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THE SOCIAL VALUE OF REASONING IN EPISTEMIC JUSTIFICATION

  • Jennifer Nagel

Extract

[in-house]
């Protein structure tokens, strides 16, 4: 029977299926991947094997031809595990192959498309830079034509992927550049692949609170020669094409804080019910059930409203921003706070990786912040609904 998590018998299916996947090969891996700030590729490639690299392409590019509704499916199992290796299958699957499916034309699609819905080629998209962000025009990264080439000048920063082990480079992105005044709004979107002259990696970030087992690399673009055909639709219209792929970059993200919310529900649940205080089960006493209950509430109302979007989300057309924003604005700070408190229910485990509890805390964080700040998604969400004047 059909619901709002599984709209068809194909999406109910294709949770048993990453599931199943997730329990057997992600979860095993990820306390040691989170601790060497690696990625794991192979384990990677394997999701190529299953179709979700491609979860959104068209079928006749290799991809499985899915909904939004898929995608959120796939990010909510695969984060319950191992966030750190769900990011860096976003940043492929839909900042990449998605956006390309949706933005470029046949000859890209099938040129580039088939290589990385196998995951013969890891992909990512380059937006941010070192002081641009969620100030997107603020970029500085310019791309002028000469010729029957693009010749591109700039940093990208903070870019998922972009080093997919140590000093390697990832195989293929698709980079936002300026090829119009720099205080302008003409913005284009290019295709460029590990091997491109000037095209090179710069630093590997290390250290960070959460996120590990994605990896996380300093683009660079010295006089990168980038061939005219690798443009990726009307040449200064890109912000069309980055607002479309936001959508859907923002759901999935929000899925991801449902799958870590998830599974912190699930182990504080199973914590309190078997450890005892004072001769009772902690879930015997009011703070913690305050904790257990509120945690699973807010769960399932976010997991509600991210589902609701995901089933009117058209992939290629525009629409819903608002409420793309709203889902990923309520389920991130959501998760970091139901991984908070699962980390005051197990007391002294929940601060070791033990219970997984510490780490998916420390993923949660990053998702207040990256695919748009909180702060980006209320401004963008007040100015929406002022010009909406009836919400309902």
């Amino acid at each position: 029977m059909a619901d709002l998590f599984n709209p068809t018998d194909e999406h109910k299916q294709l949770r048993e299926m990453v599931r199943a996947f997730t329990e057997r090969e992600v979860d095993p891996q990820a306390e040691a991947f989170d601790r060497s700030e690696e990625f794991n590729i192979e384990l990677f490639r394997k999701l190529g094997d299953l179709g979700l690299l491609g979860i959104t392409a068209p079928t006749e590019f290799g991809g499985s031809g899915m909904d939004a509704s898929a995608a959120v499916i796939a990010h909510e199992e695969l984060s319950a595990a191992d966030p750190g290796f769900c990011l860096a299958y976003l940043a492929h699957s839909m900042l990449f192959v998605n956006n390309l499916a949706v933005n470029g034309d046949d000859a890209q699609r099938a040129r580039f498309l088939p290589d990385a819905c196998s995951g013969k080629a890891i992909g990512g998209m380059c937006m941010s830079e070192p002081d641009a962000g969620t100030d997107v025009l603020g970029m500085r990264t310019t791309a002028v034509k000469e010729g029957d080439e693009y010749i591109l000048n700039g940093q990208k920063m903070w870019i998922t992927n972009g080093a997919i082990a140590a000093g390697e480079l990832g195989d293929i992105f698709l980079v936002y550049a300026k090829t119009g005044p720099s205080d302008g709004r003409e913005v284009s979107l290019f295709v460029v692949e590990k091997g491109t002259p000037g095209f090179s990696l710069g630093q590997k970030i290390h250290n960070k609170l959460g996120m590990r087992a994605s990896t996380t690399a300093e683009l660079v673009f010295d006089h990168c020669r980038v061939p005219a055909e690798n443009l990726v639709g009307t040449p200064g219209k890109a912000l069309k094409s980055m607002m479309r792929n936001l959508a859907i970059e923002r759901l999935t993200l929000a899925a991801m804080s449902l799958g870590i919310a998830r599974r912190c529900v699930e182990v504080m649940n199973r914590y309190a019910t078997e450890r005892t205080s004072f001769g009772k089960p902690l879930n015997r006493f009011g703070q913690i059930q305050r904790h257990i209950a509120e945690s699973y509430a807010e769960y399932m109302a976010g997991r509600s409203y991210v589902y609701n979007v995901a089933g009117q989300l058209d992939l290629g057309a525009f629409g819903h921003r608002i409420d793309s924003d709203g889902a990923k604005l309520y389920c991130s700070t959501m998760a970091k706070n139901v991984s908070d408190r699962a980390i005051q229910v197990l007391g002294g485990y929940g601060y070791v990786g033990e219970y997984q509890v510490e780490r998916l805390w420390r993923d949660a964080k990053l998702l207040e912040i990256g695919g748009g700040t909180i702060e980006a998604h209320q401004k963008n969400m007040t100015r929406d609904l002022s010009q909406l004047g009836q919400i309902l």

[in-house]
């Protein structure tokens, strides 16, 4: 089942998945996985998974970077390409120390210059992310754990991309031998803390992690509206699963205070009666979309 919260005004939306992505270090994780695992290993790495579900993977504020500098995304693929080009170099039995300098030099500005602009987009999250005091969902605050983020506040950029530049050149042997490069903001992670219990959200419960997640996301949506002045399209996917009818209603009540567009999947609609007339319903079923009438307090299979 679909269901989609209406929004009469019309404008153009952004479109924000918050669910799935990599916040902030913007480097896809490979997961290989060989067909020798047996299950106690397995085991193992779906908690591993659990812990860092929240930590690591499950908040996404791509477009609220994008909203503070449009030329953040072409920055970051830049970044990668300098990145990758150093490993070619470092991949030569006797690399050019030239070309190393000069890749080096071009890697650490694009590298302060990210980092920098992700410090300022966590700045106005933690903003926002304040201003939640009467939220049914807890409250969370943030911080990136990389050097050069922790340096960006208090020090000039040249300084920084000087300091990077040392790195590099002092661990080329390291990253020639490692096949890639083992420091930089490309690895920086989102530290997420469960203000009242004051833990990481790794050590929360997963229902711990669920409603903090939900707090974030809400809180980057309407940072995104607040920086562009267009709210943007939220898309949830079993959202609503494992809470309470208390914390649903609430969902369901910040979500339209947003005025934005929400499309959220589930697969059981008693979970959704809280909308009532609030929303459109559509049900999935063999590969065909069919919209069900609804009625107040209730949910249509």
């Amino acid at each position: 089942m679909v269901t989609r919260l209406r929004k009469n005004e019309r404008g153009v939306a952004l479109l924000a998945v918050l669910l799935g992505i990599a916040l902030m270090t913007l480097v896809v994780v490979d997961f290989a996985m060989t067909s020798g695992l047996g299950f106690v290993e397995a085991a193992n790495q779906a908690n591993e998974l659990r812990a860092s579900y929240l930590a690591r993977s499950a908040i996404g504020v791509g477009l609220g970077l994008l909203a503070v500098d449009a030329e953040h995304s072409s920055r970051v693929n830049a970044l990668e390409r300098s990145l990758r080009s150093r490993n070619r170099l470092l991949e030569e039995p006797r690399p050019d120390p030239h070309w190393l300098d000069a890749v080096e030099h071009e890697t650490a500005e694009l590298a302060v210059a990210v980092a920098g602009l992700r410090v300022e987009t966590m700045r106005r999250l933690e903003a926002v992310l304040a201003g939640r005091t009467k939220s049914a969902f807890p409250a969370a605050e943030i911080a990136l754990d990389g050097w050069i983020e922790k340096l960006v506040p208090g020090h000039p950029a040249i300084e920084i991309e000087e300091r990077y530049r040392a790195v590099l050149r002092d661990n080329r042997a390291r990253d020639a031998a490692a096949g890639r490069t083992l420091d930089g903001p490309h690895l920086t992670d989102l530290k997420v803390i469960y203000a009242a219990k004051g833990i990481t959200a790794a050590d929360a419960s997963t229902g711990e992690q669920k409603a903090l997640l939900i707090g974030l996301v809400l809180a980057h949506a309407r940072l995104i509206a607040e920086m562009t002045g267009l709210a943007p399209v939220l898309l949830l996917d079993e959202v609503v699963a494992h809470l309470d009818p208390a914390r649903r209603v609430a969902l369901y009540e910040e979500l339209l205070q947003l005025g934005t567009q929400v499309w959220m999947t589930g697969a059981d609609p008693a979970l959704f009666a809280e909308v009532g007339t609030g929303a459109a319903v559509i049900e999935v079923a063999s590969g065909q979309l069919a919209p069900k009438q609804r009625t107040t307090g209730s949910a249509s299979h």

Social epistemology has to be admired for its courage in tackling those areas of human judgment that seem most epistemically problematic. When and how are we justified in accepting the testimony of a stranger? That looks like a hard question. Social epistemology has less obvious application to what might be considered the easy cases of epistemic justification: for example, the justification of judgments founded on explicit reasoning (‘there is no largest prime number’), or inner sense (‘I am presently feeling cold and a bit nervous’). My aim in what follows is to explore the social dimension of these ‘easy’ cases, and in fact also to discuss some hidden reasons why the epistemic justification of these judgments seems less problematic than the justification of judgments based on, for example, testimony and perception.

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